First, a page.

Everything you always wanted to know about sex in prison, but were afraid to askPosted: March 23, 2015
Ex-prisoners describe their experience of sex behind bars
From practicalities to sexual identities to pornography to vulnerabilities, there is a lot more to sex in prison than you might think. Much is surrounded by myth, but we finally have some information to go on based on a new report.
The Commission, which is made up of eminent academics, former and serving prison governors, lawyers, former prisoners and health experts, interviewed 26 former prisoners during the summer of 2014.
Here are some of their surprising findings as well as many quotes from prisoners telling what sex in prison is really like.
There is a high tolerance for sex in prison
Generally, among the research participants in this study, there was a high degree of tolerance towards other prisoners participating in consensual sex. One former prisoner called Jem said:
“I think the general attitude, certainly among long-termers is, whatever people get up to, behind their door, is up to them. Sex, drugs, mobile phones – whatever gets you through the night. As long as it doesn’t impact on anyone else, you know, live and let live. Plus, you’ll keep your nose out of other people’s business, if you’ve got any sense.”
Interviewees who had not personally had sex in prison were sometimes aware of consensual sex taking place among other prisoners:
“On my wing, it was quite blatant. There was one spur especially, we called it “the married quarters” because there were so many gays there – or, at least, jail gays – and they were having a whale of time!“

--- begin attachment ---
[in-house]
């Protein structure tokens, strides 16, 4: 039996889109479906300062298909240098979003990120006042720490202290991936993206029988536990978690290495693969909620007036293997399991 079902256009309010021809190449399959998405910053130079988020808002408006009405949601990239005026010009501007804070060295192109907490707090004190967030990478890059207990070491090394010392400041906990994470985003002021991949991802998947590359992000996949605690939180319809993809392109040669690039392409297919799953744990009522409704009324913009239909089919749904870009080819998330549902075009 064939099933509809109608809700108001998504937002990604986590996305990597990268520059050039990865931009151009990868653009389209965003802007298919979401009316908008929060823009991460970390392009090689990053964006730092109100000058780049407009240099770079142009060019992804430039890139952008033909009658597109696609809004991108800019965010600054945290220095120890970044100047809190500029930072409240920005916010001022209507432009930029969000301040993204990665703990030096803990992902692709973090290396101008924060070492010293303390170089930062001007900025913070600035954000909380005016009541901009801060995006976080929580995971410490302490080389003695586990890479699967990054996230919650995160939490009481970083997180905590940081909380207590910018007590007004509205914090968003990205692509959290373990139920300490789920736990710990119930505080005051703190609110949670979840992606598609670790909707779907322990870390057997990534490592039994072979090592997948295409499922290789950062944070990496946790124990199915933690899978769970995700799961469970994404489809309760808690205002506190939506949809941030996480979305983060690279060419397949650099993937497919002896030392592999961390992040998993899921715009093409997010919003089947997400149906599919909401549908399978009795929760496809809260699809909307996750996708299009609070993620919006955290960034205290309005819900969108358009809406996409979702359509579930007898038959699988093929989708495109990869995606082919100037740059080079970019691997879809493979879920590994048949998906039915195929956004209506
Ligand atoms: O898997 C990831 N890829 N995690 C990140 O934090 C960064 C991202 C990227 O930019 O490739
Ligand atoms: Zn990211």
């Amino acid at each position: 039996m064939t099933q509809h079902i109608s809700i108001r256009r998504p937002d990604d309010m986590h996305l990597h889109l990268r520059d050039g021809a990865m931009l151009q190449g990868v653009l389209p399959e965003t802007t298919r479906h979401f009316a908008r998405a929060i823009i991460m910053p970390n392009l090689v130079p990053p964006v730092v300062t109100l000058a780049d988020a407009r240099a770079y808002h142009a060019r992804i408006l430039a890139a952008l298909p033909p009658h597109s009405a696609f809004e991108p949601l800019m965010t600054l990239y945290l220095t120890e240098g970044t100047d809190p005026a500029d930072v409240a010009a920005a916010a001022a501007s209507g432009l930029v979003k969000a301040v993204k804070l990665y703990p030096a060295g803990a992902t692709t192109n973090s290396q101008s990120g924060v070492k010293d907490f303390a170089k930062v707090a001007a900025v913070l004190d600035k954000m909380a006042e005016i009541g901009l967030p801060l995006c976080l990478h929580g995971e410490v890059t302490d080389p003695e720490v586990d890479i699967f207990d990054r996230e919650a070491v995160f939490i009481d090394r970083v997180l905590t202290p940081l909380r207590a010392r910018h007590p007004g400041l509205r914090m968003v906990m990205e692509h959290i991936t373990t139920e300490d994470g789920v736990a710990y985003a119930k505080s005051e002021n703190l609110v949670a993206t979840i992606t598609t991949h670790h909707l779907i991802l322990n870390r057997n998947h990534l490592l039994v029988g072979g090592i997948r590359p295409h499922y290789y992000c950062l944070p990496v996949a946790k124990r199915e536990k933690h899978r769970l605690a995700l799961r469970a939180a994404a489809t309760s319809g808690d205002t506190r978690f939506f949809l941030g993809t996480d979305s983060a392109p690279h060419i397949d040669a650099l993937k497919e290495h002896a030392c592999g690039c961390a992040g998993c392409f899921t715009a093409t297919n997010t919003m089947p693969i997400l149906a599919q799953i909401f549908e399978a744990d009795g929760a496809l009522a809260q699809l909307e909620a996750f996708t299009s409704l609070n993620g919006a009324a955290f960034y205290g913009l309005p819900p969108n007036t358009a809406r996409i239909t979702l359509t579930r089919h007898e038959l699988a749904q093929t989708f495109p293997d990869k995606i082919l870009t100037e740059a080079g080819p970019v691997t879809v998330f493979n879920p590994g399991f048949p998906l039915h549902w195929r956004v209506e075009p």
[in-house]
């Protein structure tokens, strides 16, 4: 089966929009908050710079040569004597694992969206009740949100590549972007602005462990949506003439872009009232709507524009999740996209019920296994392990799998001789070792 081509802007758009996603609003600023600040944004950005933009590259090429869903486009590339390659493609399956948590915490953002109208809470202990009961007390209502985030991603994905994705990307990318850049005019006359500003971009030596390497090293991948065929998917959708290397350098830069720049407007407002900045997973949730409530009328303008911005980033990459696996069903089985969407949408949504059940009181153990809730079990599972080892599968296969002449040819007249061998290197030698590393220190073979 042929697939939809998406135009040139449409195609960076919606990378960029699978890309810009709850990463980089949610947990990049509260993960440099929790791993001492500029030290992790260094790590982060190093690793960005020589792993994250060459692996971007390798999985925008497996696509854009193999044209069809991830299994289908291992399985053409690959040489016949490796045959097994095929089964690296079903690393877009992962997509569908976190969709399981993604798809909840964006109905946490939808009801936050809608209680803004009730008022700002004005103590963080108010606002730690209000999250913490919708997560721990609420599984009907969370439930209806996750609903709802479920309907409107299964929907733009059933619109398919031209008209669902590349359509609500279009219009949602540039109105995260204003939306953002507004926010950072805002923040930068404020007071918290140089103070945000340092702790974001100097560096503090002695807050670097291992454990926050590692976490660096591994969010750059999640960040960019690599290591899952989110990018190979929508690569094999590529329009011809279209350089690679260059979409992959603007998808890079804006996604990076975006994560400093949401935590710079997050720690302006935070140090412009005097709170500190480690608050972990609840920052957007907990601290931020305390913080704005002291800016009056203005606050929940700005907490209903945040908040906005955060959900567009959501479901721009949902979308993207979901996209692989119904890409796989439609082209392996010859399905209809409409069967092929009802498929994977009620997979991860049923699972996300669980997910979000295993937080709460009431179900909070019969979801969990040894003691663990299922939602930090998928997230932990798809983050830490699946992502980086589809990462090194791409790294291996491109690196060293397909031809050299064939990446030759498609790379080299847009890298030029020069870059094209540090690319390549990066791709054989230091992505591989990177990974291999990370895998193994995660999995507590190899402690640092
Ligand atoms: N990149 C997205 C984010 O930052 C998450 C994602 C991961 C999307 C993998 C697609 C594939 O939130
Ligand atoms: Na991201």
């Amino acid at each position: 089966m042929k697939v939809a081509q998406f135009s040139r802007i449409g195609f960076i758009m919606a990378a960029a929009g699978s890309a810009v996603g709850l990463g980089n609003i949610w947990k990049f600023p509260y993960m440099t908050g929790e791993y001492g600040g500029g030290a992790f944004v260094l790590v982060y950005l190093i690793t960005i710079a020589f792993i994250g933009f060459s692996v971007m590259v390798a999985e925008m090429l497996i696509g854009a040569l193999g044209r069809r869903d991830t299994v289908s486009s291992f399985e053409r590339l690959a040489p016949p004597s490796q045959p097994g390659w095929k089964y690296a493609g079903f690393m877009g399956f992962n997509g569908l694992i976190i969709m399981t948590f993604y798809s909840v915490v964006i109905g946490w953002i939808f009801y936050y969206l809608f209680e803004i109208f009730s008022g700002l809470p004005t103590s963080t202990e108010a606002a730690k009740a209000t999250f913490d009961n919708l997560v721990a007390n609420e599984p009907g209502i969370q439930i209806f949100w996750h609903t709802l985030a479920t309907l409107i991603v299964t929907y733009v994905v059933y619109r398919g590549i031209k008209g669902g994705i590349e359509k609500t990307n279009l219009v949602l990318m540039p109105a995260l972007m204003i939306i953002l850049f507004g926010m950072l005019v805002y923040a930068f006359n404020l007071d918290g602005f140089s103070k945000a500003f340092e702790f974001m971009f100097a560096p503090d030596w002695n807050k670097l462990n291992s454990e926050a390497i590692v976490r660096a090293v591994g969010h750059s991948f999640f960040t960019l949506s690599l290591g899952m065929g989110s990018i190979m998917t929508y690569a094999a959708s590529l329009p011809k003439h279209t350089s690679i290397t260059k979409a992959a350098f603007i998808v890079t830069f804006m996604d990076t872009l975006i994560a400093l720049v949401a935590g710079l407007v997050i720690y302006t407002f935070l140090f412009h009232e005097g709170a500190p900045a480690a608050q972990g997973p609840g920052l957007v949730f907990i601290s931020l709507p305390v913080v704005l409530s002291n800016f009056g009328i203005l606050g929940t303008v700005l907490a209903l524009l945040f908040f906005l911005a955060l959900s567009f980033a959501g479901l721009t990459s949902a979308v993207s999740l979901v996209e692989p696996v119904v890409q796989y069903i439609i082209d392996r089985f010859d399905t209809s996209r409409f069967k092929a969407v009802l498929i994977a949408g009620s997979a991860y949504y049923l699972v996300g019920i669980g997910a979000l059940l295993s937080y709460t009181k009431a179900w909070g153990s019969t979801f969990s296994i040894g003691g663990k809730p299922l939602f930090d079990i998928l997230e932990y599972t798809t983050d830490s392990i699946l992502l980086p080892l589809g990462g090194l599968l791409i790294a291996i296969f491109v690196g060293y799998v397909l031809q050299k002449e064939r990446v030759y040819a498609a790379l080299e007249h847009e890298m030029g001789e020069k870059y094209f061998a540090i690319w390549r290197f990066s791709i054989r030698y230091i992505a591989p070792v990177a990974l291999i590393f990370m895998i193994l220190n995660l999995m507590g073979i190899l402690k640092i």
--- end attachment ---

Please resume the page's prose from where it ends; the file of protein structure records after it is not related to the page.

Practical arrangements can prove difficult
One interviewee described the arrangement he had made with his cellmate: if “the [cell] door was shut during association, I should leave them alone for a while.”
Another described a less considerate cellmate who would bring a “known gay” prisoner in to their cell for sex and bluntly warn the interviewee:
“You can either fuck off down the gym or close your eyes and put your headphones on.”
He preferred the former option, and noted that as a result of his frequent trips to the gym, he “really bulked up – my missus wondered why I’d become such a gym bunny and I didn’t know how to tell her!”
“Prison gays” consider themselves to be heterosexual
Some men self-identify as heterosexual and often have wives or girlfriends on the outside, but have gay sex while in prison.
These men are often described as ‘prison gays’, ‘jail gays’, or ‘gay on the inside’. They rarely acknowledge the homosexual nature of what occurs and tend to ignore their gay partners after the act.
One heterosexual interviewee said he had consensual anal and oral sex with gay or bisexual prisoners “out of necessity”. He described how he had sometimes thought about former girlfriends or looked at straight porn while having sex.
Sex was executed “quickly” and “secretly”. He said he was not “friends” with the men with whom he had “dabbled” with in prison. Since leaving prison, he had resumed exclusively heterosexual relationships:
“I’m completely straight. What happened then was just about having my sexual needs met in a particular time and place, where I couldn’t get [heterosexual] sex.”
He said his sexual experiences had not challenged his core identity as a heterosexual.
Indebted and socially isolated prisoners are most vulnerable
Prisoners who became indebted to others – typically as a result of drug habits or gambling losses – and/or who had very limited financial resources would sometimes offer ‘sexual favours’ in lieu of payment.
Other prisoners who were socially isolated and lacked external financial support were targeted or ‘groomed’ for sex. Three separate prisoners described this situation:
- “This one guy, he would basically prostitute himself for heroin.”
- “At [my prison], the going rate for oral [sex] was a Mars Bar.”
- “You’d be amazed at what some cons will do to get their tobacco.”